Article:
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the total body of rights and privileges granted to the diplomatic representatives of foreign states and their employees. The norms of international law regulating questions of diplomatic immunity were codified in the Vienna Convention on Diplomatic Relations of 1961 (the USSR is a party). In the USSR, questions of diplomatic immunity are regulated by the Statute on Diplomatic and Consular Delegations of Foreign States on the Territory of the USSR of May 23, 1966.
Diplomatic immunity includes the privileges and immunities of diplomatic representatives and the personal privileges and immunities of the heads and personnel of diplomatic delegations. The diplomatic immunity of a delegation includes the inviolability of premises and archives, freedom of communications with the delegation’s own government, the right to display the flag and national emblem of the state represented on the building of the diplomatic delegation, freedom from taxes and duties, and customs privileges. Inviolability of the premises of a delegation (the building and portions of buildings used for the purposes of the delegation) means that the authorities of the state of residence have the right to enter these premises only with the consent of the head of the delegation. The state of residence is obliged to take all necessary measures to protect the premises of the delegation from all incursions and damage and to prevent all disruptions of the tranquillity of the delegation. The premises of the delegation, articles of furniture, and other property of the delegation enjoy immunity from search, requisition, seizure, and executive actions.
In contemporary international law, it is universally recognized that inviolability of diplomatic premises does not give the right to grant asylum to individuals sought by the authorities of the country of residence. An important element of diplomatic immunity is the right of free communication with the delegation’s own government.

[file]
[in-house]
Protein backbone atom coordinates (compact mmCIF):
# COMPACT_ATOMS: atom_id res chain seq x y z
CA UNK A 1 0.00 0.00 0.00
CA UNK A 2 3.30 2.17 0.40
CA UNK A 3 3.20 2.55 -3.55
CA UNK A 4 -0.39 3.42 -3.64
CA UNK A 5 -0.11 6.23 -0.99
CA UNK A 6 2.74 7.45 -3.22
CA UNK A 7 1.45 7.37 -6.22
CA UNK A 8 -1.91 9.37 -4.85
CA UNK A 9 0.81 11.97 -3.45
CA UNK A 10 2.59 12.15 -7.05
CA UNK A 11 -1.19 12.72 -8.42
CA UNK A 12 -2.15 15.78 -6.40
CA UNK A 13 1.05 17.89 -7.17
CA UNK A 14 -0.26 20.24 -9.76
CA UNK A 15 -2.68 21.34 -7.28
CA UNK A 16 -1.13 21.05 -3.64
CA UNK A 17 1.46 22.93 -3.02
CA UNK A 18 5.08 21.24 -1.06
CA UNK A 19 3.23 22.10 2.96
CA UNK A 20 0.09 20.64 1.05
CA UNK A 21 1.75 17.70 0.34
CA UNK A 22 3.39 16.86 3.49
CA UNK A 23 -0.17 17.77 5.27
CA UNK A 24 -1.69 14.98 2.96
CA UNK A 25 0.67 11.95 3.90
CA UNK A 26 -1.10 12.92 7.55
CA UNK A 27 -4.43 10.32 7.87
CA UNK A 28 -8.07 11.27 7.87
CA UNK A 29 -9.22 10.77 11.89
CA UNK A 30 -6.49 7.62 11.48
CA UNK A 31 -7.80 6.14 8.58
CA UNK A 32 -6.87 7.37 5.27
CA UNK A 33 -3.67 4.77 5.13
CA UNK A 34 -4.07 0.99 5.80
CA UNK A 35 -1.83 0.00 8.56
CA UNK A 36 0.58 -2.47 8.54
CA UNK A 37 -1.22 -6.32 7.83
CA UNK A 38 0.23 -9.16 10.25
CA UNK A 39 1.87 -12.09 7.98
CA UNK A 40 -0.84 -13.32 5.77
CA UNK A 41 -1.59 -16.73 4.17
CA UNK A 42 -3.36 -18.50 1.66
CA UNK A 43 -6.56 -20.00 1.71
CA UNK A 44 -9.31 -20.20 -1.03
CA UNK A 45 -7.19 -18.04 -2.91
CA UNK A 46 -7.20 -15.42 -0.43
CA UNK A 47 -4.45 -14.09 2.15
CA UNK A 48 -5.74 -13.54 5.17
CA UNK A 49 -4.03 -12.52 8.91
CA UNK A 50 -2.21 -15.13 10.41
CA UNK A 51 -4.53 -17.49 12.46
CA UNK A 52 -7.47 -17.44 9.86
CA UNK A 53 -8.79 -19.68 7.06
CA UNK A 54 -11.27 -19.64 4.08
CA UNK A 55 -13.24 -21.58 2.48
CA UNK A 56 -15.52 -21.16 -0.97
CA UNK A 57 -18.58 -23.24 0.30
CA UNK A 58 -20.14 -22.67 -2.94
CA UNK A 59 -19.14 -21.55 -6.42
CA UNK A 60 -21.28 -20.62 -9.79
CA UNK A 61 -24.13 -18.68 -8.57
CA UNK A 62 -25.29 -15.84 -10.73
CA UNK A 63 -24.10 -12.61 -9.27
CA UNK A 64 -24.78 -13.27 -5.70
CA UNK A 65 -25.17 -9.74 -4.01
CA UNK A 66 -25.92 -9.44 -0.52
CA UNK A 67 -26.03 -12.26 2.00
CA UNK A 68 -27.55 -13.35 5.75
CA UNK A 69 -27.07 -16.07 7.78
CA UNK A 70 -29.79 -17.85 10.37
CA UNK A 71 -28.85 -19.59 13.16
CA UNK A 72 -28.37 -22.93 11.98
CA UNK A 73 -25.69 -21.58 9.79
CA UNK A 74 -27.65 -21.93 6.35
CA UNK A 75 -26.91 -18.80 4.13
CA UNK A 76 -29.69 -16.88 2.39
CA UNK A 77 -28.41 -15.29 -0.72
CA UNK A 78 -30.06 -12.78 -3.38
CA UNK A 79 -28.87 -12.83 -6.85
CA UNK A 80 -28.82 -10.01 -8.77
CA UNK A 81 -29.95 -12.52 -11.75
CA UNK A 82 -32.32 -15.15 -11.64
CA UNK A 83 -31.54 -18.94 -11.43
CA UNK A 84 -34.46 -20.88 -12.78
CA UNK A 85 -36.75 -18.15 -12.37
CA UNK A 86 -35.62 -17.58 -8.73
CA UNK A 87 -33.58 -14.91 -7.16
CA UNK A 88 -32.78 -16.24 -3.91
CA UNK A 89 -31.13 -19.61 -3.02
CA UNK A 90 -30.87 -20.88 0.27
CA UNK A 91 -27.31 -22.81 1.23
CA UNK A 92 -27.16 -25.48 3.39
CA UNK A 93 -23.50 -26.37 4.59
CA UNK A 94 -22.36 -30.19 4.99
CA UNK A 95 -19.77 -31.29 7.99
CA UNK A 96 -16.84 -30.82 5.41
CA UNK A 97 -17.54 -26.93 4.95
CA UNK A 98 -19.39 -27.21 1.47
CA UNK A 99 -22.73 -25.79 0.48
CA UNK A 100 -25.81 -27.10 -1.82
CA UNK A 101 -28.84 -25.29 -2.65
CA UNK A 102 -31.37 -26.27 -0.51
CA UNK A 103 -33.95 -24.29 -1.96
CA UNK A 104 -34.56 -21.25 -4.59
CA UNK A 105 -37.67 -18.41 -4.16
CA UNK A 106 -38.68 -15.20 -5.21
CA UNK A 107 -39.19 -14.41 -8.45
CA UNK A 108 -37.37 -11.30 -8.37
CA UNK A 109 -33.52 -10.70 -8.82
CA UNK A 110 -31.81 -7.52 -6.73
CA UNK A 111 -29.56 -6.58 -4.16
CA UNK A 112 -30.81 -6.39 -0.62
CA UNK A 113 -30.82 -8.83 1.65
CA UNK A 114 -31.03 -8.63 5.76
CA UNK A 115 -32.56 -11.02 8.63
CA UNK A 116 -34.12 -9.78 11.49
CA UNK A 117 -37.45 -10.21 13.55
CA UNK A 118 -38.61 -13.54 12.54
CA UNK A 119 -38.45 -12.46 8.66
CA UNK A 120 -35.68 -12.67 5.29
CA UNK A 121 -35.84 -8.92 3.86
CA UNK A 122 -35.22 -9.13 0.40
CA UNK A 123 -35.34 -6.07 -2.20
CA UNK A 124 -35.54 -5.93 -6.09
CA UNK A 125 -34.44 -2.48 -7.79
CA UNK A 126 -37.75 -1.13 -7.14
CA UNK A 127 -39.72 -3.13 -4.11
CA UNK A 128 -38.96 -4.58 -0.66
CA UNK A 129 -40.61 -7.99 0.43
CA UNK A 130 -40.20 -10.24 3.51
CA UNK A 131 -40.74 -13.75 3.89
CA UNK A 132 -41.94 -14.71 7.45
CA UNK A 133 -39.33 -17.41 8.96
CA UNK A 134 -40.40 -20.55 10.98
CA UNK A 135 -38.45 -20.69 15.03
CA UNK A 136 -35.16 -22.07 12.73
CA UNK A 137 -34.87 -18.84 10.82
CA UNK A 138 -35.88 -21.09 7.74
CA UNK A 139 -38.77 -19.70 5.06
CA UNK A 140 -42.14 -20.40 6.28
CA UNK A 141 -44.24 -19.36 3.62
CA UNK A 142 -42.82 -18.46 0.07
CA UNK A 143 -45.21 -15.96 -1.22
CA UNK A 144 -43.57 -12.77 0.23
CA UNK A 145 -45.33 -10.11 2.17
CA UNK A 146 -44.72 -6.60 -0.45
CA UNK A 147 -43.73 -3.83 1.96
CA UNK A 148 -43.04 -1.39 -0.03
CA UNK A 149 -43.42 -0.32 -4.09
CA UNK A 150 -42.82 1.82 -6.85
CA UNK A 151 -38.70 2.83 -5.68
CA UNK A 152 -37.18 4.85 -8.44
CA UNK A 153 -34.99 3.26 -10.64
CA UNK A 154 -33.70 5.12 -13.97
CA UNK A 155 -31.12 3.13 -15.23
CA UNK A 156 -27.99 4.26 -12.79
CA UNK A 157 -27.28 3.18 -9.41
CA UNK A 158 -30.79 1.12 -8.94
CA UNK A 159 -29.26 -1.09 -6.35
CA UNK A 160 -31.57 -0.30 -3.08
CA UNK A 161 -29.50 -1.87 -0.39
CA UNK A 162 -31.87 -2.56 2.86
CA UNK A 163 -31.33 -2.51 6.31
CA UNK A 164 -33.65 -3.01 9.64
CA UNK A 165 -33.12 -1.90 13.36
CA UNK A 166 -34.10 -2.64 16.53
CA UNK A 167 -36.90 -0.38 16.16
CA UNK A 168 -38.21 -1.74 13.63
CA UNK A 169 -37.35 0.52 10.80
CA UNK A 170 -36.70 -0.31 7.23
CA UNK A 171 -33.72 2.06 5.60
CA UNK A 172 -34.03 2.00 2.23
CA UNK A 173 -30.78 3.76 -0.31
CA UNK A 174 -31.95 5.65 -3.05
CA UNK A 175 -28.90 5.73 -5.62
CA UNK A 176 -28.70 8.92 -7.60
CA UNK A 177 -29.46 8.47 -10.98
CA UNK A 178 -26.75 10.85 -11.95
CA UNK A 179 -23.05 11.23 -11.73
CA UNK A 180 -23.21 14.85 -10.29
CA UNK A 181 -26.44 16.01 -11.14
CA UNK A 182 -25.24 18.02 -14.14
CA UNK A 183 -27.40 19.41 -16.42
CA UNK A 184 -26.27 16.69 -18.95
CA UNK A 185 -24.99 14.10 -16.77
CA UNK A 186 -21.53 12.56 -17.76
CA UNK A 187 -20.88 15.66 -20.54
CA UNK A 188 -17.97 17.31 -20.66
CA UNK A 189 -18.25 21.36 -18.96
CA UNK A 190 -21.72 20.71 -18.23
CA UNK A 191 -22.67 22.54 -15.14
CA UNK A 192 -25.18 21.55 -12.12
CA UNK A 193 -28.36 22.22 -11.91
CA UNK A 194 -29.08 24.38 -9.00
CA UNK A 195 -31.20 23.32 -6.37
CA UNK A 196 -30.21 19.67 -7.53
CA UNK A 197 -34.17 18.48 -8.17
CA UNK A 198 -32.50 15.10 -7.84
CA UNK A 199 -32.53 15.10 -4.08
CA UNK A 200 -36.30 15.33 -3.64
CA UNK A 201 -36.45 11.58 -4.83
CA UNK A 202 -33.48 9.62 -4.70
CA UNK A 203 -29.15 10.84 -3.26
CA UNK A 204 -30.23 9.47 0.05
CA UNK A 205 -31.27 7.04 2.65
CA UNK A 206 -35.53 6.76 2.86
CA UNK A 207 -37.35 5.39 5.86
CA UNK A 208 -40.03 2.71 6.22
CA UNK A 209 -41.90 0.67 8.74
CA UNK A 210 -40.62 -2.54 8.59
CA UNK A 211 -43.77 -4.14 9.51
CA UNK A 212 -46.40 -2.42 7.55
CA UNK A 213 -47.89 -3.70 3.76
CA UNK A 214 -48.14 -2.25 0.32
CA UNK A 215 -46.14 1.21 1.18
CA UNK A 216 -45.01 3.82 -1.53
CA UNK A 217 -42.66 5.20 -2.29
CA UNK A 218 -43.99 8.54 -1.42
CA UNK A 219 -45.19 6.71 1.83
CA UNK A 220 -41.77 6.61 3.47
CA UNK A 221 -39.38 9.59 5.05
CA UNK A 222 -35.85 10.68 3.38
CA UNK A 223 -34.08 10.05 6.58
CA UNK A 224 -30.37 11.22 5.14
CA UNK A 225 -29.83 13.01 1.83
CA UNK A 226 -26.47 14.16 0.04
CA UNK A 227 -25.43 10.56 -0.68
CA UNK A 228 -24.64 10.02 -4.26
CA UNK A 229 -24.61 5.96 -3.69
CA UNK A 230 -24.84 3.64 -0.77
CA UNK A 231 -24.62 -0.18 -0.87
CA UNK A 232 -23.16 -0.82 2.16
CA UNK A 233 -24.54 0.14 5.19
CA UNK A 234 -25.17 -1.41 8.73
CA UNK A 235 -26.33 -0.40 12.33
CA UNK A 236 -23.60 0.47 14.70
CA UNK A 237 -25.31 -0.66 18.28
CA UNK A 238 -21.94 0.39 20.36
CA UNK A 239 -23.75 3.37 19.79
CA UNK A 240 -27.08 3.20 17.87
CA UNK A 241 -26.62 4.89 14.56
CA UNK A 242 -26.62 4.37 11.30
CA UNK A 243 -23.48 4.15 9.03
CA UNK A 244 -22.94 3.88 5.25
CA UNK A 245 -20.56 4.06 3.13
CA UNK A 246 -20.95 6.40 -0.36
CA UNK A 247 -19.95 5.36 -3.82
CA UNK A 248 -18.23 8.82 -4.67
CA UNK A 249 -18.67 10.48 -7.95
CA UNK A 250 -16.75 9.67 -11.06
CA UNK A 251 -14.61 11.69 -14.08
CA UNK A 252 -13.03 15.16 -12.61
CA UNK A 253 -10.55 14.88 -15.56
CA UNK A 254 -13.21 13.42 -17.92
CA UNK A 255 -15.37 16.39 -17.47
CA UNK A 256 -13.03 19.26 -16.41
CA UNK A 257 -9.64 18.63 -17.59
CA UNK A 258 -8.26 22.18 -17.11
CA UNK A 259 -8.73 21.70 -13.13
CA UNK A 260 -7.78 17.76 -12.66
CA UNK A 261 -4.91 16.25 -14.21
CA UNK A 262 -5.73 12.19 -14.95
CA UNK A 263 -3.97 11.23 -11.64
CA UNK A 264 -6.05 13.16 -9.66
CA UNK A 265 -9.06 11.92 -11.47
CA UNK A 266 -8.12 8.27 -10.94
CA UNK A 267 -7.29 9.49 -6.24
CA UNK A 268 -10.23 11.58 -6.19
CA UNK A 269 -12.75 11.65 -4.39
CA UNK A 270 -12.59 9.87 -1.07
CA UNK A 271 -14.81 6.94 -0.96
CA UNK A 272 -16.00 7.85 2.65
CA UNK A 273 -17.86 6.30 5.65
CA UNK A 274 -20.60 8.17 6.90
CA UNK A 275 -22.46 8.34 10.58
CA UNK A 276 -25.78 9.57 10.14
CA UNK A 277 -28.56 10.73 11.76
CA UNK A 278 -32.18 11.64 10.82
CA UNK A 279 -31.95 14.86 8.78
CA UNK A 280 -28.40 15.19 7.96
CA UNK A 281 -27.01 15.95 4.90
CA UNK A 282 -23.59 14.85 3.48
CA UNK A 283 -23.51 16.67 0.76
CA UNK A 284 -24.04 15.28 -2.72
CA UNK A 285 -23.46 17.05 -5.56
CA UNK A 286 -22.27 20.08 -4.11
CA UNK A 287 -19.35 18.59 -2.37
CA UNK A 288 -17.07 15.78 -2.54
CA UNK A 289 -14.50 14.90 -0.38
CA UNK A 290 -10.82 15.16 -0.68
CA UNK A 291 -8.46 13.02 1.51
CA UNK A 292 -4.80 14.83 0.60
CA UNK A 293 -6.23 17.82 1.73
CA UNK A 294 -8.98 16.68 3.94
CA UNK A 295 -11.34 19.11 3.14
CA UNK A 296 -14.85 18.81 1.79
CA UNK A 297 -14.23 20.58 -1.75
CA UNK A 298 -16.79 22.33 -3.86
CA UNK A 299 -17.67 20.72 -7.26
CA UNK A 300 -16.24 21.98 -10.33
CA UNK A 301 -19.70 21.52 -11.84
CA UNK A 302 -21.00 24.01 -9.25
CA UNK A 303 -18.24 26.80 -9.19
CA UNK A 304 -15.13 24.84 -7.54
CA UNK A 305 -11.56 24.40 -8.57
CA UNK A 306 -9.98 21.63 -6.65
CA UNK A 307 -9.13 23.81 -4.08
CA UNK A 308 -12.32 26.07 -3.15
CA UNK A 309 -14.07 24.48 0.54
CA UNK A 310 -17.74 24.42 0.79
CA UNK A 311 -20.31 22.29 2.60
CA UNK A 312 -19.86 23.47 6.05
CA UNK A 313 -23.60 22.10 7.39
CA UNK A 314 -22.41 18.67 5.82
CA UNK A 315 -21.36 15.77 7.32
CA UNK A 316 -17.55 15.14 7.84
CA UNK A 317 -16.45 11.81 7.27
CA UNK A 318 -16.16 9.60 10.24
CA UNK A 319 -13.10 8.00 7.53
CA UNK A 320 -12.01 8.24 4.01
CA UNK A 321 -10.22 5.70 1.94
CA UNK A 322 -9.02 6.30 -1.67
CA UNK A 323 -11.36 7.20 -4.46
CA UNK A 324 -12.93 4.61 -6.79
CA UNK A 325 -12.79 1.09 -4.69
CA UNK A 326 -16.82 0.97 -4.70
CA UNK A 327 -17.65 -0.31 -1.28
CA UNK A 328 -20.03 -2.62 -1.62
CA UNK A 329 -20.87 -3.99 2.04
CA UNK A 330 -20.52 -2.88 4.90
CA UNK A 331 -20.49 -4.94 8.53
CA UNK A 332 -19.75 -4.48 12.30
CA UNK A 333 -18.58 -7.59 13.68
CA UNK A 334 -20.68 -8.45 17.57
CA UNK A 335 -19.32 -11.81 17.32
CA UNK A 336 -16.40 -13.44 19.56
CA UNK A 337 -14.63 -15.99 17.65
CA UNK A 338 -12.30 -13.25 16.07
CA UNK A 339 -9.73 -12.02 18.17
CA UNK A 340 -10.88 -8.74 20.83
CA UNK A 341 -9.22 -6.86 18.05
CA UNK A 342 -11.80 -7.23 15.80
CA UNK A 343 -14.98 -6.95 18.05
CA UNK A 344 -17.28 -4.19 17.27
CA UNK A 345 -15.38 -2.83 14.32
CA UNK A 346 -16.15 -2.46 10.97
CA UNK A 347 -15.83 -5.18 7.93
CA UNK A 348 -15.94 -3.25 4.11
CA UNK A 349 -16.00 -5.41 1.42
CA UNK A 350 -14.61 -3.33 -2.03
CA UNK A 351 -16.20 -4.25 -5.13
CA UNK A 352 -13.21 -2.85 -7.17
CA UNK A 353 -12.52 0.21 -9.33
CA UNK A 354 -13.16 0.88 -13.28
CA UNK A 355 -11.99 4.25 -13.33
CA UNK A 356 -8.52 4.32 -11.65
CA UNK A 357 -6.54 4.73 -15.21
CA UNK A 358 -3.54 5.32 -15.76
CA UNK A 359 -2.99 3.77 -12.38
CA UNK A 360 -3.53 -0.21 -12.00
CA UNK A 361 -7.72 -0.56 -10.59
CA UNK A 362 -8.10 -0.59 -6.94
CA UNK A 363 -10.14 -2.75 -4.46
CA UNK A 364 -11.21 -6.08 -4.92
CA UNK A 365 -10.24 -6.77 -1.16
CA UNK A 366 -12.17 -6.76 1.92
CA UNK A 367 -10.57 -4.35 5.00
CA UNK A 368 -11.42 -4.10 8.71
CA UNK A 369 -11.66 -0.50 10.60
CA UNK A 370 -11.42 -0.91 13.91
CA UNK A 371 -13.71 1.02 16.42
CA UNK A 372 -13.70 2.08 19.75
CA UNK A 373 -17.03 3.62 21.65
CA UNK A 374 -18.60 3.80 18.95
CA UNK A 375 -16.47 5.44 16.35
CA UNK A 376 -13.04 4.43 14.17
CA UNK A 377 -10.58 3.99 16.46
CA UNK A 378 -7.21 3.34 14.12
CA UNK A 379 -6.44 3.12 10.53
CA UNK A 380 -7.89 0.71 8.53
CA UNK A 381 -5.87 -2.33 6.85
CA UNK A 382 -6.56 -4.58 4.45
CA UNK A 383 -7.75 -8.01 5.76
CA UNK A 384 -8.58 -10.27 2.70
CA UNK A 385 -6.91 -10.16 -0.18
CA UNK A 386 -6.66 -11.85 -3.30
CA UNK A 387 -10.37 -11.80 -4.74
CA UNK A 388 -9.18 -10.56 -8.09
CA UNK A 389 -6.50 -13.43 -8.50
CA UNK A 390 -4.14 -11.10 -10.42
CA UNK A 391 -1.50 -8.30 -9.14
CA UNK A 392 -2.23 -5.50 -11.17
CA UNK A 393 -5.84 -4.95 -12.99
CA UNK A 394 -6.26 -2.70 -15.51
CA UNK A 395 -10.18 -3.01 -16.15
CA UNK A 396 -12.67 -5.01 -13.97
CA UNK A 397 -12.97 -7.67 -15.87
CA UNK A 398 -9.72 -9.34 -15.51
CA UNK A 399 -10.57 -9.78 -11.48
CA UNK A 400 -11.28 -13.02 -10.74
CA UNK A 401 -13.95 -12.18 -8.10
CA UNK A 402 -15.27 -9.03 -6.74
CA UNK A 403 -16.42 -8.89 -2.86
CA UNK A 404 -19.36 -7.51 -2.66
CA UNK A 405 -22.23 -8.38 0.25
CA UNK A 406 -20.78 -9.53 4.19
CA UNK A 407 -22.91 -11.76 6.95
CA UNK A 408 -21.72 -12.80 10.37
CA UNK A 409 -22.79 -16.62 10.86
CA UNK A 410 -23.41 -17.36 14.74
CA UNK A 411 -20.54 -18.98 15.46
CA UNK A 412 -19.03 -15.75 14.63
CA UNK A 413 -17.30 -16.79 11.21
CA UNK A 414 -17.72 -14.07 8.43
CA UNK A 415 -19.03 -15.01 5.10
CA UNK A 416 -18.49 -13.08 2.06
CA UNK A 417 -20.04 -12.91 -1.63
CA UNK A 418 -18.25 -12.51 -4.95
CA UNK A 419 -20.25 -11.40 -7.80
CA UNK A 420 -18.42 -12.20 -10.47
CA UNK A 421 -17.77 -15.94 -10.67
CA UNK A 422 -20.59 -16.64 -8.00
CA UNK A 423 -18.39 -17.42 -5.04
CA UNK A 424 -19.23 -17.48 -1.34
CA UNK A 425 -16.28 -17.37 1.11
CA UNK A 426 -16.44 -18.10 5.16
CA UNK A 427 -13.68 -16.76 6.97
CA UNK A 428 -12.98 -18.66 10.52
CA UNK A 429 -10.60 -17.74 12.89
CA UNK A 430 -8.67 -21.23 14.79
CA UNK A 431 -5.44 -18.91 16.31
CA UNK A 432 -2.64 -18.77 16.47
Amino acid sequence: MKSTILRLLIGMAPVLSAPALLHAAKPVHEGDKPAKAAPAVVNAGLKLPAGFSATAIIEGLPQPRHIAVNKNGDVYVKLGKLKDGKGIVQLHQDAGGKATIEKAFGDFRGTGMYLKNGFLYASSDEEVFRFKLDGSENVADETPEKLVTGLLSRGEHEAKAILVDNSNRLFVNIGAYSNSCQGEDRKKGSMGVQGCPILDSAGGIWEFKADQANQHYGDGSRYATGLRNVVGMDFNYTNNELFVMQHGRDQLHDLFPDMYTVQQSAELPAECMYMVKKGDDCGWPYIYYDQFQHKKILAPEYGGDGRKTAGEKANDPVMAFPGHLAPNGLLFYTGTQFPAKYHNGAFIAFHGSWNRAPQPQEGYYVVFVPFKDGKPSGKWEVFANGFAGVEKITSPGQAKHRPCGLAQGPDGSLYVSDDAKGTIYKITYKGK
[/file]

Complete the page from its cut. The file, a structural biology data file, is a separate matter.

Personal privileges and immunities include the personal immunity and inviolability of the homes of diplomats, immunity from jurisdiction, customs privileges, and freedom from taxes and obligations. A diplomatic employee may not be arrested or detained. The authorities of the state of residence must take all reasonable measures to prevent any encroachment upon the person, freedom, and dignity of a diplomat. The diplomat enjoys immunity from jurisdiction: he cannot be made answerable criminally, administratively, or civilly (with certain exceptions) in the state of residence; he is not obligated to testify in court as a witness. Diplomats enjoy fiscal immunity: they are released from the payment of taxes and duties of every kind. Customs duties are not levied on the articles of personal consumption of a diplomat and his family, and the personal baggage of a diplomat is not subject to customs inspection.
Trade delegations and their employees also enjoy diplomatic immunity.
I. K. GORODETSKAIA